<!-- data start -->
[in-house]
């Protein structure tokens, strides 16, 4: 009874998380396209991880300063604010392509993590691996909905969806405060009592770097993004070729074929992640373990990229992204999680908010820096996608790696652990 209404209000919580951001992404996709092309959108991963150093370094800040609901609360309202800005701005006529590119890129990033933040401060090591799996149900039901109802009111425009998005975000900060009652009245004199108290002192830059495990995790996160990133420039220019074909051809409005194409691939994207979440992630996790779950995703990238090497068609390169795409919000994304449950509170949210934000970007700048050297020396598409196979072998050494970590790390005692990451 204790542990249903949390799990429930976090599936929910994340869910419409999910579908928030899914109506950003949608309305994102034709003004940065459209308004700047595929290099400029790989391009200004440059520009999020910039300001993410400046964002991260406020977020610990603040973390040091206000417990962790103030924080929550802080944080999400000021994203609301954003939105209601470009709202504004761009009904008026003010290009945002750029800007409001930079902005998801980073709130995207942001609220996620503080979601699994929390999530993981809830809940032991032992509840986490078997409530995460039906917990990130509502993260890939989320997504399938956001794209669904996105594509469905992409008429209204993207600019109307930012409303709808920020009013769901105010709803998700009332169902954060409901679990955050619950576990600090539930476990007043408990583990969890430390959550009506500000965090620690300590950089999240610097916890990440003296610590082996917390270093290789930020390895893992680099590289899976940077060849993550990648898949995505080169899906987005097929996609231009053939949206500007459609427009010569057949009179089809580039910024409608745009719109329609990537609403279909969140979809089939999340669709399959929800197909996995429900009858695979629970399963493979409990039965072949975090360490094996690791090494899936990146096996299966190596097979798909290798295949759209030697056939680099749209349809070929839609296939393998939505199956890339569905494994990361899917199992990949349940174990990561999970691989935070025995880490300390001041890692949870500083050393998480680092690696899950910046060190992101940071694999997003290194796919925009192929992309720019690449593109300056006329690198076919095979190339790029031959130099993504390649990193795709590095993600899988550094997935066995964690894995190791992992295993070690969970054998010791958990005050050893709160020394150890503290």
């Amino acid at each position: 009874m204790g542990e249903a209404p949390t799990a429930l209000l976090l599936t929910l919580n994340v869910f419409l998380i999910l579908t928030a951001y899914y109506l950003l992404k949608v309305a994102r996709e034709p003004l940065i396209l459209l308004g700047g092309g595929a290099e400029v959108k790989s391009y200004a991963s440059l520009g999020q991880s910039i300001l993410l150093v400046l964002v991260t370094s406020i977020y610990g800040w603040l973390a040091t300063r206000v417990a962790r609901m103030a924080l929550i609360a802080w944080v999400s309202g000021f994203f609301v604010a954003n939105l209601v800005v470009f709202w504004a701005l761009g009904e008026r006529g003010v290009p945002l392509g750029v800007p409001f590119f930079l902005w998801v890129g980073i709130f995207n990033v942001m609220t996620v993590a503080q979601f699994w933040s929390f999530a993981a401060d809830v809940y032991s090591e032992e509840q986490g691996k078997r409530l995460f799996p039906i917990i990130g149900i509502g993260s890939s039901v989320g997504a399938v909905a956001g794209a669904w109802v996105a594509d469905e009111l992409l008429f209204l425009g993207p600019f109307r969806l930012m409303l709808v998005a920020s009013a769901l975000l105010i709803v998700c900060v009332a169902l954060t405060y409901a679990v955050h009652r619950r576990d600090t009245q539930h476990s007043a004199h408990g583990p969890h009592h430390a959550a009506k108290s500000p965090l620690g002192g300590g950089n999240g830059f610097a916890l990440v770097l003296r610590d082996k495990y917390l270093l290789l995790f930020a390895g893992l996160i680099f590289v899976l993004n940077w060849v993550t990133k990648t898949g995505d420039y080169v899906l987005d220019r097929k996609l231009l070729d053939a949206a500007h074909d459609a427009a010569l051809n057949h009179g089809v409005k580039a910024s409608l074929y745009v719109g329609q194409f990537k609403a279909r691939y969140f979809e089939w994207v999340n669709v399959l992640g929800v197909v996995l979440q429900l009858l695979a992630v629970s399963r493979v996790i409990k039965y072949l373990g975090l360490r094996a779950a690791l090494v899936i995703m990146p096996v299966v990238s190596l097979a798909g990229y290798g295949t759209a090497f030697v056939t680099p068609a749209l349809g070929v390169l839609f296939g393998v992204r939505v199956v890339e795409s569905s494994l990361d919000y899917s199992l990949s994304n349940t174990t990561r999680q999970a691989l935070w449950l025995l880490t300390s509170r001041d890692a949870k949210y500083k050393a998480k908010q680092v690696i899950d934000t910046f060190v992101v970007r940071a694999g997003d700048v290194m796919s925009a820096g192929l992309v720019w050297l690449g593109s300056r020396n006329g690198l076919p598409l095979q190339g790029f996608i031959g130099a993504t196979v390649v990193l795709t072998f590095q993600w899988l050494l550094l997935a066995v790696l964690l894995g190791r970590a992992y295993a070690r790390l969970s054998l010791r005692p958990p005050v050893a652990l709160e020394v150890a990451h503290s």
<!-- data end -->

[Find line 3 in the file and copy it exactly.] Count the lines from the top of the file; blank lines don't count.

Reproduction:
């Amino acid at each position: 009874m204790g542990e249903a209404p949390t799990a429930l209000l976090l599936t929910l919580n994340v869910f419409l998380i999910l579908t928030a951001y899914y109506l950003l992404k949608v309305a994102r996709e034709p003004l940065i396209l459209l308004g700047g092309g595929a290099e400029v959108k790989s391009y200004a991963s440059l520009g999020q991880s910039i300001l993410l150093v400046l964002v991260t370094s406020i977020y610990g800040w603040l973390a040091t300063r206000v417990a962790r609901m103030a924080l929550i609360a802080w944080v999400s309202g000021f994203f609301v604010a954003n939105l209601v800005v470009f709202w504004a701005l761009g009904e008026r006529g003010v290009p945002l392509g750029v800007p409001f590119f930079l902005w998801v890129g980073i709130f995207n990033v942001m609220t996620v993590a503080q979601f699994w933040s929390f999530a993981a401060d809830v809940y032991s090591e032992e509840q986490g691996k078997r409530l995460f799996p039906i917990i990130g149900i509502g993260s890939s039901v989320g997504a399938v909905a956001g794209a669904w109802v996105a594509d469905e009111l992409l008429f209204l425009g993207p600019f109307r969806l930012m409303l709808v998005a920020s009013a769901l975000l105010i709803v998700c900060v009332a169902l954060t405060y409901a679990v955050h009652r619950r576990d600090t009245q539930h476990s007043a004199h408990g583990p969890h009592h430390a959550a009506k108290s500000p965090l620690g002192g300590g950089n999240g830059f610097a916890l990440v770097l003296r610590d082996k495990y917390l270093l290789l995790f930020a390895g893992l996160i680099f590289v899976l993004n940077w060849v993550t990133k990648t898949g995505d420039y080169v899906l987005d220019r097929k996609l231009l070729d053939a949206a500007h074909d459609a427009a010569l051809n057949h009179g089809v409005k580039a910024s409608l074929y745009v719109g329609q194409f990537k609403a279909r691939y969140f979809e089939w994207v999340n669709v399959l992640g929800v197909v996995l979440q429900l009858l695979a992630v629970s399963r493979v996790i409990k039965y072949l373990g975090l360490r094996a779950a690791l090494v899936i995703m990146p096996v299966v990238s190596l097979a798909g990229y290798g295949t759209a090497f030697v056939t680099p068609a749209l349809g070929v390169l839609f296939g393998v992204r939505v199956v890339e795409s569905s494994l990361d919000y899917s199992l990949s994304n349940t174990t990561r999680q999970a691989l935070w449950l025995l880490t300390s509170r001041d890692a949870k949210y500083k050393a998480k908010q680092v690696i899950d934000t910046f060190v992101v970007r940071a694999g997003d700048v290194m796919s925009a820096g192929l992309v720019w050297l690449g593109s300056r020396n006329g690198l076919p598409l095979q190339g790029f996608i031959g130099a993504t196979v390649v990193l795709t072998f590095q993600w899988l050494l550094l997935a066995v790696l964690l894995g190791r970590a992992y295993a070690r790390l969970s054998l010791r005692p958990p005050v050893a652990l709160e020394v150890a990451h503290s």